How to understand why object is not collected?

Hi all.

Here’s a problem.

I have some object of MyClass with complex “freeing” logic, and I want
to
test this logic.
I do:


span = … #somehow created object

ObjectSpace.define_finalizer(span, proc{p “gc ok”}) #define test
finalizer

span.detach #remove object from all of my internal caches, no
references
to object should exist

span = nil #remove the last reference to object

GC.start #<===HERE the object must be collected and finalized

p “end of code”

I expect:

“gc ok”
“end of code”

I receive:

“end of code”
“gc ok”

OK, I suppose there are some references to the object still exists. I
want
to know, at least, what number of references still exists (in ideal, I’d
want to know, where they are).
How I can? (except of harcode hacking GC’s C code)

Ruby 1.9 (downloaded a week ago), Windows.

Thanks.

V.

Victor “Zverok” Shepelev wrote:

ObjectSpace.define_finalizer(span, proc{p “gc ok”}) #define test finalizer

span.detach #remove object from all of my internal caches, no references
to object should exist

span = nil #remove the last reference to object

GC.start #<===HERE the object must be collected and finalized

This is probably a situation where GC is being conservative. A simple
example:

class Foo; end

foo = Foo.new
foo = nil

GC.start

p ObjectSpace.each_object(Foo) {} # ==> 1

Probably this means that the Foo instance pointer is still visible
somewhere in the local frame.

But that doesn’t mean that there is a leak:

class Foo; end

10.times do
Foo.new
end

GC.start

p ObjectSpace.each_object(Foo) {} # ==> 1

In my experience, it’s hard to write precise unit tests for GC behavior,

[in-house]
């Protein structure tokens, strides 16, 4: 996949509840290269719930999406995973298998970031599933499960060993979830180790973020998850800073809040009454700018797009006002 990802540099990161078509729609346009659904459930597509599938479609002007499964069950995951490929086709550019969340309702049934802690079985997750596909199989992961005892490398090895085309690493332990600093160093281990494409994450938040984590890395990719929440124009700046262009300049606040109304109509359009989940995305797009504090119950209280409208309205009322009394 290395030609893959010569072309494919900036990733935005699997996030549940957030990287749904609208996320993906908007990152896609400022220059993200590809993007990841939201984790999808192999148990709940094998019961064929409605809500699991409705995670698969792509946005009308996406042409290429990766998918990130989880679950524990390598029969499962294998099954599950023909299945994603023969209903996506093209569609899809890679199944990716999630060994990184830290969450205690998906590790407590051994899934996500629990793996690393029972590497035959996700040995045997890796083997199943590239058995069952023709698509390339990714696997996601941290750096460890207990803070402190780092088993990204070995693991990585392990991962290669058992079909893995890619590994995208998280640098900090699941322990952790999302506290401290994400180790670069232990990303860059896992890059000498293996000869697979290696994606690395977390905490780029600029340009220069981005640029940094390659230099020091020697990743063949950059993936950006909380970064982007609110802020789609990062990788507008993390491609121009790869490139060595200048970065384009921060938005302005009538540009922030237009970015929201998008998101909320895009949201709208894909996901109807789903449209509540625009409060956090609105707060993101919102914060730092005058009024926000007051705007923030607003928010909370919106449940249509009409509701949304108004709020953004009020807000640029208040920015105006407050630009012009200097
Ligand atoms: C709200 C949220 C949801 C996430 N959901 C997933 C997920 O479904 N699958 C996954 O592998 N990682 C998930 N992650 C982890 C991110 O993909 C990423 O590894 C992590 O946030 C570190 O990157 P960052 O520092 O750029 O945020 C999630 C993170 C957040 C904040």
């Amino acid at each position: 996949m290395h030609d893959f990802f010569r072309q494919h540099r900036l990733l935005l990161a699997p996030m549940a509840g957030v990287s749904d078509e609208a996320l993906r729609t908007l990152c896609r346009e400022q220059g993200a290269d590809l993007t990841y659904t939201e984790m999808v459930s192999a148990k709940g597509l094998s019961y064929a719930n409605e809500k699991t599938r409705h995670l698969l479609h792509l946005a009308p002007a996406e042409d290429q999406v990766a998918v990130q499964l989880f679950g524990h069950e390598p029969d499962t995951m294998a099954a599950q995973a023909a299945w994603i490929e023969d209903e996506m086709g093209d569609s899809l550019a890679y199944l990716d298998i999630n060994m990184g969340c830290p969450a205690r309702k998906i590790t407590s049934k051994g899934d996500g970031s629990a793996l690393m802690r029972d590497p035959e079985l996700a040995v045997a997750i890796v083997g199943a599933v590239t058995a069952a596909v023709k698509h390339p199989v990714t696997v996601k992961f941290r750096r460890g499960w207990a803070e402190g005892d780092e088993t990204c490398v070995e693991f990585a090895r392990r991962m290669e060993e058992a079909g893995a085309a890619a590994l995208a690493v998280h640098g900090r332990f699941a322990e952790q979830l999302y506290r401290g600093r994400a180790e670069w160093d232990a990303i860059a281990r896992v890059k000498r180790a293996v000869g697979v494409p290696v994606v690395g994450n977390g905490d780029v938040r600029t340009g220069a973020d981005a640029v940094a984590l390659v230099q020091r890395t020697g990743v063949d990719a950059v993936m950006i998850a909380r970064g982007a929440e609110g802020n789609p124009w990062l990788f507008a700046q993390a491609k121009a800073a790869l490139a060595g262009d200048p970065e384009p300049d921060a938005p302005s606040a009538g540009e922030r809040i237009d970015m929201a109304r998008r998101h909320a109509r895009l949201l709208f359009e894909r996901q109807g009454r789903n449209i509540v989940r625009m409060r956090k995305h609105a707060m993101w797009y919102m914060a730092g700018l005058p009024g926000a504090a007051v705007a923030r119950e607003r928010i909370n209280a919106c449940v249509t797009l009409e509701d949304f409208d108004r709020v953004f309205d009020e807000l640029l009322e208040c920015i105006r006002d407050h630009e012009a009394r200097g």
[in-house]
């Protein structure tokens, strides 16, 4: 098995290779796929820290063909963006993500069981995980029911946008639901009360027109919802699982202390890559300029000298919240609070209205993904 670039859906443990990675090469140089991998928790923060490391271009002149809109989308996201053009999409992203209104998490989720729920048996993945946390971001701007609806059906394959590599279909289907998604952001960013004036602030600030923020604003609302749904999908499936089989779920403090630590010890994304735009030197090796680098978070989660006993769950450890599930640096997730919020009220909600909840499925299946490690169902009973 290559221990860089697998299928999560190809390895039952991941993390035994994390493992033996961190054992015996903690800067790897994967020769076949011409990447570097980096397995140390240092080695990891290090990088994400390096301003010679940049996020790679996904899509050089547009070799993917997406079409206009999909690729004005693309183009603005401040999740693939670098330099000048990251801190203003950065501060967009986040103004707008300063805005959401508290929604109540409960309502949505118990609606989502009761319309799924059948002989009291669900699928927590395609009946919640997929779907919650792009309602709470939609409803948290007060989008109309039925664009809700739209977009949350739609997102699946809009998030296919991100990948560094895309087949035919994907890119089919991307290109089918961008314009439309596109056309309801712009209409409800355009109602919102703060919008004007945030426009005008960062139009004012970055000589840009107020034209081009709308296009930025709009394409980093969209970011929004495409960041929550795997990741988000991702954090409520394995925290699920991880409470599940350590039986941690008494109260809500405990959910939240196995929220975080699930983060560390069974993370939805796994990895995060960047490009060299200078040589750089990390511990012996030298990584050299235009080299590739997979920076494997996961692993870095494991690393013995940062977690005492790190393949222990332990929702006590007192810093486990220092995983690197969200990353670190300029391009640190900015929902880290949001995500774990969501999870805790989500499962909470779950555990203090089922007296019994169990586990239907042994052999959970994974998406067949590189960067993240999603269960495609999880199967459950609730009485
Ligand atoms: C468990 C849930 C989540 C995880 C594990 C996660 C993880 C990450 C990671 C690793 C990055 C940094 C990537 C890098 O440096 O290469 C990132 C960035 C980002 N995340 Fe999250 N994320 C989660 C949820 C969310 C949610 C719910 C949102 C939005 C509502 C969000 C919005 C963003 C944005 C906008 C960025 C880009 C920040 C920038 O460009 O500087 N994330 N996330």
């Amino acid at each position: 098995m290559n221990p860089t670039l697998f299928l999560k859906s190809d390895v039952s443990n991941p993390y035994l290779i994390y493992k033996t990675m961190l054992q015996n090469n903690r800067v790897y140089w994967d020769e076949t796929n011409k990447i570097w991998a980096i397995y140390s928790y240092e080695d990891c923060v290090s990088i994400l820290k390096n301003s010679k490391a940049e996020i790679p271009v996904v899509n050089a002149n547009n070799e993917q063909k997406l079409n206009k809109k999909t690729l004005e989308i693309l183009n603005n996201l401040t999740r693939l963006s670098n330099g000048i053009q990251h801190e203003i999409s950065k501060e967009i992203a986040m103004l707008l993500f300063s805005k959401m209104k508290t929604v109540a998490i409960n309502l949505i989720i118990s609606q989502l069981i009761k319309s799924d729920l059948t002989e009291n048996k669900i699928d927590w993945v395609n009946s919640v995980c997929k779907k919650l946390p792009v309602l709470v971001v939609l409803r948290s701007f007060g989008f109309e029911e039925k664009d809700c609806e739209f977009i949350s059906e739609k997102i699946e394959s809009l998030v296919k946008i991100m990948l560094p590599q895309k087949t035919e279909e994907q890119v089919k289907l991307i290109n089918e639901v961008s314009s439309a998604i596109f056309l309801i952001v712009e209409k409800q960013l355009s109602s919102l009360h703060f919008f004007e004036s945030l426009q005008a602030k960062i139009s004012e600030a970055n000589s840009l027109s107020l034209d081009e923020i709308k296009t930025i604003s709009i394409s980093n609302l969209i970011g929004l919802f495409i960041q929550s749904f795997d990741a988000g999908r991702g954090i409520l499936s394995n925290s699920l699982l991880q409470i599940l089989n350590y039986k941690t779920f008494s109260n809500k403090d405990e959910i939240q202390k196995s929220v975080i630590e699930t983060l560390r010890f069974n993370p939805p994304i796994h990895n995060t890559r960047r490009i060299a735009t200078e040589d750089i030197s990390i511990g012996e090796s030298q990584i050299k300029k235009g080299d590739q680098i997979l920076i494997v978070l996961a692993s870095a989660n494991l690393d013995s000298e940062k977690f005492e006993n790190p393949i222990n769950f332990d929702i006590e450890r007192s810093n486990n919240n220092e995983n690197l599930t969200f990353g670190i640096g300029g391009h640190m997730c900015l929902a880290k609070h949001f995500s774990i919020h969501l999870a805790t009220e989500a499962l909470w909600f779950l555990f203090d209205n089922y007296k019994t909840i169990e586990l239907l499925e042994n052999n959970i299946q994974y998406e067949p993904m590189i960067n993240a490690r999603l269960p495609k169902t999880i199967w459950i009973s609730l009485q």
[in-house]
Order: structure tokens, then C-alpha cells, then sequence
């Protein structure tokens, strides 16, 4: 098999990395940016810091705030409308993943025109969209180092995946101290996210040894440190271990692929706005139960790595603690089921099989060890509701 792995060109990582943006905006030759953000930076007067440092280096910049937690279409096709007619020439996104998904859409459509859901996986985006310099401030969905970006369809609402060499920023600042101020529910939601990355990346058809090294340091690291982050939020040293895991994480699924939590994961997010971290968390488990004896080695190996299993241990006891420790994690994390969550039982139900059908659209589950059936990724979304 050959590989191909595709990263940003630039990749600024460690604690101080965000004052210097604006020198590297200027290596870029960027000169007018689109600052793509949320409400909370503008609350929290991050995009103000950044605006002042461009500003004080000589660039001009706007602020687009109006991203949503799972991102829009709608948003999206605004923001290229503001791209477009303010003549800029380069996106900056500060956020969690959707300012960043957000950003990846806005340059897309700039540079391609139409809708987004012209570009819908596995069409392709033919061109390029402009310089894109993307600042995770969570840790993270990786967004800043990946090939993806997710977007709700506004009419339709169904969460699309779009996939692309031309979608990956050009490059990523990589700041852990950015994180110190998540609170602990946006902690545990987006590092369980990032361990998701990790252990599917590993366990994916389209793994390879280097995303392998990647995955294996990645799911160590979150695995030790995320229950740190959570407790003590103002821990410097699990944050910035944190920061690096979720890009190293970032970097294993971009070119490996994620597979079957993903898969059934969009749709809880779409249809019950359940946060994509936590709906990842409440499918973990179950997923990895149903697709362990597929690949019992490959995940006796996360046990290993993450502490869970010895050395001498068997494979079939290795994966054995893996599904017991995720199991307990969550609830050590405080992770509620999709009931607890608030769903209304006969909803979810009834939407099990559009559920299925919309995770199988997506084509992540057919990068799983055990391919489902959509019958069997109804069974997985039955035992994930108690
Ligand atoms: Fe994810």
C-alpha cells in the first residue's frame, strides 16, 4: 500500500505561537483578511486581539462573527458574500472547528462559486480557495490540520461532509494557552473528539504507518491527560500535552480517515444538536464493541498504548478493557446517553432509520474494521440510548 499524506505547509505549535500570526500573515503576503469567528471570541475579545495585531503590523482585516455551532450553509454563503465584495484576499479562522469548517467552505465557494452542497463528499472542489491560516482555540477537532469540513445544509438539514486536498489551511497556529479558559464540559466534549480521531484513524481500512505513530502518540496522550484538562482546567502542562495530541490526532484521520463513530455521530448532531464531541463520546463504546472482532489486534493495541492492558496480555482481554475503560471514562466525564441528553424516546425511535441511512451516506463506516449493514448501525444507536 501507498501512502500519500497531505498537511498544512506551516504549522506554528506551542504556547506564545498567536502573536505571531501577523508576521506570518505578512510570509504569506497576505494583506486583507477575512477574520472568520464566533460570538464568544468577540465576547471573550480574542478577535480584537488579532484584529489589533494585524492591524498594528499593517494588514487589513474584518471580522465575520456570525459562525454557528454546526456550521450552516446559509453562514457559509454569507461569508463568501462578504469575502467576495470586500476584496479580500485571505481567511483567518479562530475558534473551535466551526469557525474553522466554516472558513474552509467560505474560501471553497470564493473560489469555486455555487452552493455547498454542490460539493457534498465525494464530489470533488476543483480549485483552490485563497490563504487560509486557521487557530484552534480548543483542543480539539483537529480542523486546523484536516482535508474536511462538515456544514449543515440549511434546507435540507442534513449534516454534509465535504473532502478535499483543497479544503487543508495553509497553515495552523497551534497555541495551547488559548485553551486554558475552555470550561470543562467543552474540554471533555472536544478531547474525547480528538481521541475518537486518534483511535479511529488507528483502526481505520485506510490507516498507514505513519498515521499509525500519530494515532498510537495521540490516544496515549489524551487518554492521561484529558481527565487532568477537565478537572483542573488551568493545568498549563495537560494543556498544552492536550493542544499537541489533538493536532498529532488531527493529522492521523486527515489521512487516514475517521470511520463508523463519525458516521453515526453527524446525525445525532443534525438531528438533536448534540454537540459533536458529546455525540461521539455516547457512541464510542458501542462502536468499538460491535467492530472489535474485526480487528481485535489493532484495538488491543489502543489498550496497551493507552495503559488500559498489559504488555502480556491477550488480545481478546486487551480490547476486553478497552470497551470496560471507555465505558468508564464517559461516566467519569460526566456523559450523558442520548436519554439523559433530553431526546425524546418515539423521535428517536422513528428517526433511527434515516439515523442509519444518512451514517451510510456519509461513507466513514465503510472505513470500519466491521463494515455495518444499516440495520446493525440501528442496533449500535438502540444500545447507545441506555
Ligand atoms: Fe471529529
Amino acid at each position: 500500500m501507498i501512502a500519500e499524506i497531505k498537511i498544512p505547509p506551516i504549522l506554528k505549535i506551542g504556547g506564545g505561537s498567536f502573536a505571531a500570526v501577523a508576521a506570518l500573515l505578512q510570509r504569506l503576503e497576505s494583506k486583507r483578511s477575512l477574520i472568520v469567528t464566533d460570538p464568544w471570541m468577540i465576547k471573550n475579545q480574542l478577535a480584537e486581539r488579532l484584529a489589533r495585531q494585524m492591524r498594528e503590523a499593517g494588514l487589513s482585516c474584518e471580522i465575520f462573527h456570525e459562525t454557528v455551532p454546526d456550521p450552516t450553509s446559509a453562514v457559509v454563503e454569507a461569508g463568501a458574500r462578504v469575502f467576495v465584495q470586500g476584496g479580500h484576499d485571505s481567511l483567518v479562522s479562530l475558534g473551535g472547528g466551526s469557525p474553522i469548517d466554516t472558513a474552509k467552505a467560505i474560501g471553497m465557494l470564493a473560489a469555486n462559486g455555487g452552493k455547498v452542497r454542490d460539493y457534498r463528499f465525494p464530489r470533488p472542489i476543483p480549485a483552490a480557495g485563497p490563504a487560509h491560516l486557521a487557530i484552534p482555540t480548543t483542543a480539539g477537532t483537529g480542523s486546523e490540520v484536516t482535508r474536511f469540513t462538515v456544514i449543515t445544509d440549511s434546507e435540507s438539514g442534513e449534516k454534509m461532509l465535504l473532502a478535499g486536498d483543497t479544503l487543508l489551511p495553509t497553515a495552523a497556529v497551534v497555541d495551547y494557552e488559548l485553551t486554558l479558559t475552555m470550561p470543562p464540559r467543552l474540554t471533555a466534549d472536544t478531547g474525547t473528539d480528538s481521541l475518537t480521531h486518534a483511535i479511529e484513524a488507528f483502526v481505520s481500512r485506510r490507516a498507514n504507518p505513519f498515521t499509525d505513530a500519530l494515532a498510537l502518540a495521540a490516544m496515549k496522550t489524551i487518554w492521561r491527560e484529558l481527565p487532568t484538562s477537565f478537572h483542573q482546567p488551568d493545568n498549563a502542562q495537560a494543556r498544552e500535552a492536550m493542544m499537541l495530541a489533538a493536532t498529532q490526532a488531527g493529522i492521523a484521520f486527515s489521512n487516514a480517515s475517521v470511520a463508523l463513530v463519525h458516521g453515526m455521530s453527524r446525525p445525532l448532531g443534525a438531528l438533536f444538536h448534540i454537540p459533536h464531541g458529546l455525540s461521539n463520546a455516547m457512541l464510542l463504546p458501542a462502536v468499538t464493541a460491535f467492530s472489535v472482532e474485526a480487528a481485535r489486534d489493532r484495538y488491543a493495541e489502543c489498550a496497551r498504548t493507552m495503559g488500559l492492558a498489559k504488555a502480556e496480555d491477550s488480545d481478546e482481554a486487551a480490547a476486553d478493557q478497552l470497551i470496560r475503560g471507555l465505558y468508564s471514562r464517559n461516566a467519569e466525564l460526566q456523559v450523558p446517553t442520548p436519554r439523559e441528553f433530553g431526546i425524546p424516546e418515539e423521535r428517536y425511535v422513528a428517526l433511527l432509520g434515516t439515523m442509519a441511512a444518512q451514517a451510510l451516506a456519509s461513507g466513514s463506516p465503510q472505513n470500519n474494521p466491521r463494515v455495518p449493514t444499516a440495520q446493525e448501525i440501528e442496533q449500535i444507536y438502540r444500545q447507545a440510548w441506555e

and you end up with some fuzziness. The important property of GC is
really the asymptotic behavior.

On 2006.10.29 03:26, Victor Zverok S. wrote:

Hi all.

Here’s a problem.

I have some object of MyClass with complex “freeing” logic, and I want to
test this logic.

Hard to say what is going wrong but the solution is simple. Whenever
you have a resource that must be released, do it explicitly. The way
this is usually implemented is either:

f = File.open ‘foo’
puts f.read
f.close

Or, more conveniently

File.open(‘foo’) {|f| puts f.read}

The block-form uses ensure to make sure the file handle gets closed.

From: Joel VanderWerf [mailto:[email protected]]
Sent: Saturday, October 28, 2006 10:52 PM

p ObjectSpace.each_object(Foo) {} # ==> 1
OK, I’ve got it.

In my experience, it’s hard to write precise unit tests for GC behavior,
and you end up with some fuzziness. The important property of GC is
really the asymptotic behavior.

Just for now, I need no precise unit test. I just want to know, would
the
objects of MyClass collected in principle. Can I achieve the goal
somehow?

V.

Victor “Zverok” Shepelev wrote:

GC.start
objects of MyClass collected in principle. Can I achieve the goal somehow?
What about creating a lot of them in a loop, without keeping references?
Then I would expect GC to leave at most one instance.

From: Eero S. [mailto:[email protected]]
Sent: Saturday, October 28, 2006 11:20 PM

you have a resource that must be released, do it explicitly. The way
The block-form uses ensure to make sure the file handle gets closed.
I know this (I was C++ guy foe many years, so RAII is my breath), but
can’t
use.
My objects are HTML DOM elements and I want to be sure they are GC’d
when
detached from DOM and have no other references.

V.

From: Joel VanderWerf [mailto:[email protected]]
Sent: Saturday, October 28, 2006 11:26 PM

Just for now, I need no precise unit test. I just want to know, would the
objects of MyClass collected in principle. Can I achieve the goal
somehow?

What about creating a lot of them in a loop, without keeping references?
Then I would expect GC to leave at most one instance.

They can’t be created by .new, they created in correspondence to some
HTML
DOM by C extension.
Problem already solved by the trick:


def test
span = …
ObjectSpace.define_finalizer(span, proc{p “gc ok”})
span.detach
span = nil
end

test

GC.start

p “end of code”

Output corresponds to my expectations (gc ok => end of code)

Thanks for your help!

V.

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